Orbital Sidekick and Corning Release High-Fidelity Hyperspectral Images from Space

This image from Orbital Sidekick, showing a region of East Timor, was taken from the International Space Station using a Corning sensor to produce high-fidelity hyperspectral images from space. (courtesy; Orbital Sidekick)

(26 April 2019 – Corning) Orbital Sidekick and Corning have released the first images from the International Space Station (ISS) demonstrating hyperspectral imaging capabilities.

Launched in June 2018 and placed into operation in December 2018, Orbital Sidekick’s International Space Station Hyperspectral Earth Imaging System Trial (ISS-HEIST) platform utilizes a Corning hyperspectral sensor that takes incoming light reflected off surfaces and divides it into color bands not visible to the human eye.

More capable than cameras currently in place on traditional imaging satellites, hyperspectral sensing technology has applications for commercial Earth exploration in a variety of areas, from oil and gas to agriculture.

“With our Spectral Intelligence analytics platform, we convert hyperspectral data into actionable information that our customers can use to optimize safety operations in the oil and gas industry while also achieving compliance obligations,” said Daniel Katz, co-founder and chief executive officer, Orbital Sidekick. “Through our collaboration with Corning, we see significant potential for this technology in disaster monitoring and in the defense, agriculture, and infrastructure sectors.”

Corning’s hyperspectral sensor was selected for Orbital Sidekick’s ISS-HEIST platform for its reliability and performance combined with low cost, compact size, and light weight. Developed in Keene, New Hampshire, and in Corning’s Sullivan Park facility in New York, the sensor deployed on the ISS covers light from the high ultraviolet to the near-infrared portion of the spectrum. Future generations of this Corning technology will cover the portions of the spectrum from high ultraviolet farther into the infrared.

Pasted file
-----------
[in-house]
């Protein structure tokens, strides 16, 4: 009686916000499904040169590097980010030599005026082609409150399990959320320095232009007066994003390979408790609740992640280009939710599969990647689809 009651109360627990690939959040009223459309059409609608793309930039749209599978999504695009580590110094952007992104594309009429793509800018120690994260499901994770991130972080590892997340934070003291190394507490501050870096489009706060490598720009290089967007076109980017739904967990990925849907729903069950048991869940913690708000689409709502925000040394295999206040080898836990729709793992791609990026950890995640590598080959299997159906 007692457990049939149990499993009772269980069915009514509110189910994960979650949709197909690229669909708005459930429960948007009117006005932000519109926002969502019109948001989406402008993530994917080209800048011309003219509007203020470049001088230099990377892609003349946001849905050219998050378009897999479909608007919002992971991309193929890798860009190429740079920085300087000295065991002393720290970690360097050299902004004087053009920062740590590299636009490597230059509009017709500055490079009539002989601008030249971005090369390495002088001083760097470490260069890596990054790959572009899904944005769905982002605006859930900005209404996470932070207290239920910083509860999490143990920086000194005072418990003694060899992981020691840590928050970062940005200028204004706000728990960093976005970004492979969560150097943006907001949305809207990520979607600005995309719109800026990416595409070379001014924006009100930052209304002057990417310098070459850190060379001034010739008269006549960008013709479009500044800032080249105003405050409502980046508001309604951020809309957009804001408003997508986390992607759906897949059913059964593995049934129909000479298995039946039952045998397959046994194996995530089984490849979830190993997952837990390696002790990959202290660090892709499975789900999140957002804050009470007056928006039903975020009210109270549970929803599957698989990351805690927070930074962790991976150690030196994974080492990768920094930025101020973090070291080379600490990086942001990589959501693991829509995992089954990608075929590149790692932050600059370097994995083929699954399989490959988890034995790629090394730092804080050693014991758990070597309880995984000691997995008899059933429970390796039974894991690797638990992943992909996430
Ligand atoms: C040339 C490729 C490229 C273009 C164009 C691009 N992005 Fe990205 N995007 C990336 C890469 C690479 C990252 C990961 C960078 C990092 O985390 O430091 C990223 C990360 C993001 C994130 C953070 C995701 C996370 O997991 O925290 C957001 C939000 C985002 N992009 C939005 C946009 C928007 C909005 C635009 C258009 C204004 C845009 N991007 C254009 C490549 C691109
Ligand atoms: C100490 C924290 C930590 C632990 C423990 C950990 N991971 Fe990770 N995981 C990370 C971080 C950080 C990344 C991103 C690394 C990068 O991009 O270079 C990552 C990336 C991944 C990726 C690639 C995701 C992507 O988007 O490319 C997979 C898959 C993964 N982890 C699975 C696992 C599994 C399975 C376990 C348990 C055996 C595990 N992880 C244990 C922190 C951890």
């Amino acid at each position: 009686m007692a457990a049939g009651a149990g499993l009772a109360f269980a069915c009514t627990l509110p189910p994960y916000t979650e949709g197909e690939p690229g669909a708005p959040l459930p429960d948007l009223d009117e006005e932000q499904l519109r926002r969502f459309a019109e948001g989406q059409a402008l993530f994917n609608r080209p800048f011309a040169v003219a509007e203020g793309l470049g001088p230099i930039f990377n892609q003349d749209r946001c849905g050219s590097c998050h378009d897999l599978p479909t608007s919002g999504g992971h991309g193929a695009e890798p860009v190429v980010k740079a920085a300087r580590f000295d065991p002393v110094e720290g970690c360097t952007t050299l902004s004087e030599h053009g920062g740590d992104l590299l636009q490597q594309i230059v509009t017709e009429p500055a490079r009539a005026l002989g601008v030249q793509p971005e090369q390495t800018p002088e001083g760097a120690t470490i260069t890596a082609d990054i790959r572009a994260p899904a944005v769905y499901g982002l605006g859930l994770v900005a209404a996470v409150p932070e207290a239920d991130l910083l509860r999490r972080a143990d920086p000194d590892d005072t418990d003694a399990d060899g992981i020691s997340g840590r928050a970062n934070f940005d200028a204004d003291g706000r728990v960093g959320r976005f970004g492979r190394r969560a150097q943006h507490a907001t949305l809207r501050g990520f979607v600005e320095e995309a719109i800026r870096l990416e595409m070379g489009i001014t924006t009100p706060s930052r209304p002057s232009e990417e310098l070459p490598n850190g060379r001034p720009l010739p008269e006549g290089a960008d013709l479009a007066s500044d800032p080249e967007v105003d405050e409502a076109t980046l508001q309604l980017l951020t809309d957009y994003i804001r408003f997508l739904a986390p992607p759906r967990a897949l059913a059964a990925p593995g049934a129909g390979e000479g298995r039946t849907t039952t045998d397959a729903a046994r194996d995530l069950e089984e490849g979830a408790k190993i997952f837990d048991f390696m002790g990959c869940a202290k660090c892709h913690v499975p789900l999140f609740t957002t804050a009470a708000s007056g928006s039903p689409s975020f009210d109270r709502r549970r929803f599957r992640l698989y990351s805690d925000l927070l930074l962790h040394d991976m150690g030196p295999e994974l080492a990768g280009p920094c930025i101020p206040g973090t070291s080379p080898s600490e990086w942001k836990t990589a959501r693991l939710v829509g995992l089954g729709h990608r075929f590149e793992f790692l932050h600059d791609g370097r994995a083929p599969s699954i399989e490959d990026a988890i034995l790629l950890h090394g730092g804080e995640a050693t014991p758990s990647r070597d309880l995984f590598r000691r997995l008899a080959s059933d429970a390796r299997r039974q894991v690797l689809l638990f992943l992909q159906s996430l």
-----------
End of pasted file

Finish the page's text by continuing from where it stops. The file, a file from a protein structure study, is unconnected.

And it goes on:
“Now more than ever, industries are driven to conserve natural resources and to reduce human impact on the environment,” said Curt Weinstein, senior vice president, OEM and advanced networks, Corning Optical Communications. “Corning is continually innovating and investing in capabilities like hyperspectral imaging so our customers can offer next-generation services that change lives.”

This collaboration with Orbital Sidekick extends Corning’s legacy in manned and unmanned space exploration. In 1961, the Mercury spacecraft made the first successful American manned flight equipped with heat-resistant windows manufactured by Corning. The company went on to create the window glass for every manned American spacecraft – from Gemini and Apollo flights to the space shuttle – and continued to produce glass for numerous applications such as the International Space Station. Corning also produced glass for the mirror of the Hubble Telescope, and more recently the optics for NASA’s New Horizons mission which passed Pluto in 2015.

About Corning Incorporated

Corning is one of the world’s leading innovators in materials science, with a more than 165-year track record of life-changing inventions. Corning applies its unparalleled expertise in glass science, ceramic science, and optical physics along with its deep manufacturing and engineering capabilities to develop category-defining products that transform industries and enhance people’s lives. Corning succeeds through sustained investment in RD&E, a unique combination of material and process innovation, and deep, trust-based relationships with customers who are global leaders in their industries.

Corning’s capabilities are versatile and synergistic, which allows the company to evolve to meet changing market needs, while also helping our customers capture new opportunities in dynamic industries. Today, Corning’s markets include optical communications, mobile consumer electronics, display technology, automotive, and life sciences vessels. Corning’s industry-leading products include damage-resistant cover glass for mobile devices; precision glass for advanced displays; optical fiber, wireless technologies, and connectivity solutions for state-of-the-art communications networks; trusted products to accelerate drug discovery and delivery; and clean-air technologies for cars and trucks.

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